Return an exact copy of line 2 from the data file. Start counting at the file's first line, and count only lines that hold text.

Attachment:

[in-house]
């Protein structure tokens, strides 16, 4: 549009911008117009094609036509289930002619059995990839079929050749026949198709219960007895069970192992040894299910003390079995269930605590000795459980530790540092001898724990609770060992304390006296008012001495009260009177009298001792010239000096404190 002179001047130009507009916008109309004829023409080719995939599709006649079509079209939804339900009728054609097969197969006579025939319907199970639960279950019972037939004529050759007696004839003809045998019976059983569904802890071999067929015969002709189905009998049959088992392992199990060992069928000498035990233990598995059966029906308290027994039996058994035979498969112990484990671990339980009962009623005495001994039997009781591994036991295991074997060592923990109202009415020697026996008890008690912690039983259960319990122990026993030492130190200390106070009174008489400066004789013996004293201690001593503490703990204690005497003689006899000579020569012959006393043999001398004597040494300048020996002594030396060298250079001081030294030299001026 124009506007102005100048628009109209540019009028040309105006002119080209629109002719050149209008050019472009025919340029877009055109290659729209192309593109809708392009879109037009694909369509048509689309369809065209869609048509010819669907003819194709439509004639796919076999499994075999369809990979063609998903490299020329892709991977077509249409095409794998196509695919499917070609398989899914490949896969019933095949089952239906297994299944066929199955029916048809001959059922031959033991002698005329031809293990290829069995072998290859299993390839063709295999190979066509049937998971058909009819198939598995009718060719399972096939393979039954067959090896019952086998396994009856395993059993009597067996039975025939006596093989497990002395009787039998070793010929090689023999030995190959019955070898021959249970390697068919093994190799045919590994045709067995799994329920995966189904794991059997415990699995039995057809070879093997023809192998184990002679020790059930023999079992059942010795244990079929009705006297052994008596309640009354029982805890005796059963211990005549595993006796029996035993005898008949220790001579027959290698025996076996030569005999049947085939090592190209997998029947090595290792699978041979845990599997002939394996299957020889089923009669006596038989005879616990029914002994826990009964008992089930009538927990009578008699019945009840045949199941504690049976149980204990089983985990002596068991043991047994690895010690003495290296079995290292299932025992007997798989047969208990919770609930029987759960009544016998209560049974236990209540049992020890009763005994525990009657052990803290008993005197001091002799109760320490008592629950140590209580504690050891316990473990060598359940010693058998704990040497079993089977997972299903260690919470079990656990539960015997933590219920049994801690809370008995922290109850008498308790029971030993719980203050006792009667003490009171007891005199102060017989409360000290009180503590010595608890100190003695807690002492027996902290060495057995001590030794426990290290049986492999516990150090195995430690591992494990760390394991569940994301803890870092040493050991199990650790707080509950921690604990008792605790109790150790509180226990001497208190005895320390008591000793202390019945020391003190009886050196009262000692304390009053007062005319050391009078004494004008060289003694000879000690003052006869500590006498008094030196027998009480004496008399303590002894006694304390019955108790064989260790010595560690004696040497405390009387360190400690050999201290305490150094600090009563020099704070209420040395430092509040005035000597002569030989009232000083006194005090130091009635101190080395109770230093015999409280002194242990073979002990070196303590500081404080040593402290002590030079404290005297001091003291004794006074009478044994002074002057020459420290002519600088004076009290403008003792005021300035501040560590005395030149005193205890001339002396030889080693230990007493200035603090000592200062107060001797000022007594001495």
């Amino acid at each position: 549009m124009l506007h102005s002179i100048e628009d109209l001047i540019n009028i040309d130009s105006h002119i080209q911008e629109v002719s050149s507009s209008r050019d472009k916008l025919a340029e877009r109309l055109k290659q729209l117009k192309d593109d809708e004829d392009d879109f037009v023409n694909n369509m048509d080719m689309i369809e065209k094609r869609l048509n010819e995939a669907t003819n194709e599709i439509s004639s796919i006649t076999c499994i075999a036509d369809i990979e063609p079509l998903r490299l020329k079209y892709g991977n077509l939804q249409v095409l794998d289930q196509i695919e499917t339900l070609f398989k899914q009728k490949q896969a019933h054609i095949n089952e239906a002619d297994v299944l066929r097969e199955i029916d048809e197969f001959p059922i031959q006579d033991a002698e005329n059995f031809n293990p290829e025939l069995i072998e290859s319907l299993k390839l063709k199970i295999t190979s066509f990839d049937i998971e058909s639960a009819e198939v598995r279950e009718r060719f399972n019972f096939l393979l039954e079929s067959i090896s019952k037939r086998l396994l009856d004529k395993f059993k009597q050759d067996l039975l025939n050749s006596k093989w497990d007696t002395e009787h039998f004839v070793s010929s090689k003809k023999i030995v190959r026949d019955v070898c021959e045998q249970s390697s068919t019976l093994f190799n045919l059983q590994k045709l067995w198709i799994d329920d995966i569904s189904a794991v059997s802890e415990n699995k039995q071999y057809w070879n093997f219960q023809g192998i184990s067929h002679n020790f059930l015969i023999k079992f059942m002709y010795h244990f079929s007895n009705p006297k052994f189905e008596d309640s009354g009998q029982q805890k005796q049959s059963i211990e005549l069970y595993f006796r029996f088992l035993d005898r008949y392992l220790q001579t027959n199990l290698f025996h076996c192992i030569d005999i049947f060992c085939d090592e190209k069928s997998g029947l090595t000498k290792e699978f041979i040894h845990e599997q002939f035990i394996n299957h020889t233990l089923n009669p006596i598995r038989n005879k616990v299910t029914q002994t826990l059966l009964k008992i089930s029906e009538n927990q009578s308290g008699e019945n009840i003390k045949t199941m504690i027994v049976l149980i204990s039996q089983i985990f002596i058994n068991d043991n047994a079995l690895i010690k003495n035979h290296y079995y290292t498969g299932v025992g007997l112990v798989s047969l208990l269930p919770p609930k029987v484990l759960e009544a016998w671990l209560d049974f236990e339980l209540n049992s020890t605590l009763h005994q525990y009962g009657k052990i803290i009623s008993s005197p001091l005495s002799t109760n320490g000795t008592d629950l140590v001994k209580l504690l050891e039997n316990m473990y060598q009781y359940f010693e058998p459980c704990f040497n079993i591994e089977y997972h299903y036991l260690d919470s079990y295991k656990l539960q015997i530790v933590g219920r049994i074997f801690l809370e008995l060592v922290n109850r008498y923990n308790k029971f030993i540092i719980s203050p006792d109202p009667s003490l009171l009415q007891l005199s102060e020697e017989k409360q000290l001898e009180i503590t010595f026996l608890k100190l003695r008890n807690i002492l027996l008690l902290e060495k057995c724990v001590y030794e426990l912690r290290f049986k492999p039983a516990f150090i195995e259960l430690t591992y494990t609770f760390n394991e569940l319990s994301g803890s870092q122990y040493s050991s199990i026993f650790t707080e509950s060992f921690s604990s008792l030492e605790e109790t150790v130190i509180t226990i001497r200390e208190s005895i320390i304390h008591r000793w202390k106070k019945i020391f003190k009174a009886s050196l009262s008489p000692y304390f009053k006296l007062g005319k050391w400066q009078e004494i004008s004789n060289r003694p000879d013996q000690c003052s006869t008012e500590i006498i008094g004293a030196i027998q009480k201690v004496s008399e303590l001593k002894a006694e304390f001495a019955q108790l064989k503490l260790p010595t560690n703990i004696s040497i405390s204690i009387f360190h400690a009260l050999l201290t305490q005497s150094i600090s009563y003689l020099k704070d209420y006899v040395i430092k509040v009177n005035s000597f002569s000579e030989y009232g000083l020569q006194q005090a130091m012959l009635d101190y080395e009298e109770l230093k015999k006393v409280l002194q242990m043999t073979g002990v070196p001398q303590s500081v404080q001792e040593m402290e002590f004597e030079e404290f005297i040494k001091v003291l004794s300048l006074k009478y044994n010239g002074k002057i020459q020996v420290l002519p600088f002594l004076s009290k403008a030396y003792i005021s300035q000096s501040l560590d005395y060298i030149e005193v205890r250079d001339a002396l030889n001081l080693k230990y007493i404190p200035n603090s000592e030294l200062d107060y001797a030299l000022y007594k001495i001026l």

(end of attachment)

């Protein structure tokens, strides 16, 4: 549009911008117009094609036509289930002619059995990839079929050749026949198709219960007895069970192992040894299910003390079995269930605590000795459980530790540092001898724990609770060992304390006296008012001495009260009177009298001792010239000096404190 002179001047130009507009916008109309004829023409080719995939599709006649079509079209939804339900009728054609097969197969006579025939319907199970639960279950019972037939004529050759007696004839003809045998019976059983569904802890071999067929015969002709189905009998049959088992392992199990060992069928000498035990233990598995059966029906308290027994039996058994035979498969112990484990671990339980009962009623005495001994039997009781591994036991295991074997060592923990109202009415020697026996008890008690912690039983259960319990122990026993030492130190200390106070009174008489400066004789013996004293201690001593503490703990204690005497003689006899000579020569012959006393043999001398004597040494300048020996002594030396060298250079001081030294030299001026 124009506007102005100048628009109209540019009028040309105006002119080209629109002719050149209008050019472009025919340029877009055109290659729209192309593109809708392009879109037009694909369509048509689309369809065209869609048509010819669907003819194709439509004639796919076999499994075999369809990979063609998903490299020329892709991977077509249409095409794998196509695919499917070609398989899914490949896969019933095949089952239906297994299944066929199955029916048809001959059922031959033991002698005329031809293990290829069995072998290859299993390839063709295999190979066509049937998971058909009819198939598995009718060719399972096939393979039954067959090896019952086998396994009856395993059993009597067996039975025939006596093989497990002395009787039998070793010929090689023999030995190959019955070898021959249970390697068919093994190799045919590994045709067995799994329920995966189904794991059997415990699995039995057809070879093997023809192998184990002679020790059930023999079992059942010795244990079929009705006297052994008596309640009354029982805890005796059963211990005549595993006796029996035993005898008949220790001579027959290698025996076996030569005999049947085939090592190209997998029947090595290792699978041979845990599997002939394996299957020889089923009669006596038989005879616990029914002994826990009964008992089930009538927990009578008699019945009840045949199941504690049976149980204990089983985990002596068991043991047994690895010690003495290296079995290292299932025992007997798989047969208990919770609930029987759960009544016998209560049974236990209540049992020890009763005994525990009657052990803290008993005197001091002799109760320490008592629950140590209580504690050891316990473990060598359940010693058998704990040497079993089977997972299903260690919470079990656990539960015997933590219920049994801690809370008995922290109850008498308790029971030993719980203050006792009667003490009171007891005199102060017989409360000290009180503590010595608890100190003695807690002492027996902290060495057995001590030794426990290290049986492999516990150090195995430690591992494990760390394991569940994301803890870092040493050991199990650790707080509950921690604990008792605790109790150790509180226990001497208190005895320390008591000793202390019945020391003190009886050196009262000692304390009053007062005319050391009078004494004008060289003694000879000690003052006869500590006498008094030196027998009480004496008399303590002894006694304390019955108790064989260790010595560690004696040497405390009387360190400690050999201290305490150094600090009563020099704070209420040395430092509040005035000597002569030989009232000083006194005090130091009635101190080395109770230093015999409280002194242990073979002990070196303590500081404080040593402290002590030079404290005297001091003291004794006074009478044994002074002057020459420290002519600088004076009290403008003792005021300035501040560590005395030149005193205890001339002396030889080693230990007493200035603090000592200062107060001797000022007594001495």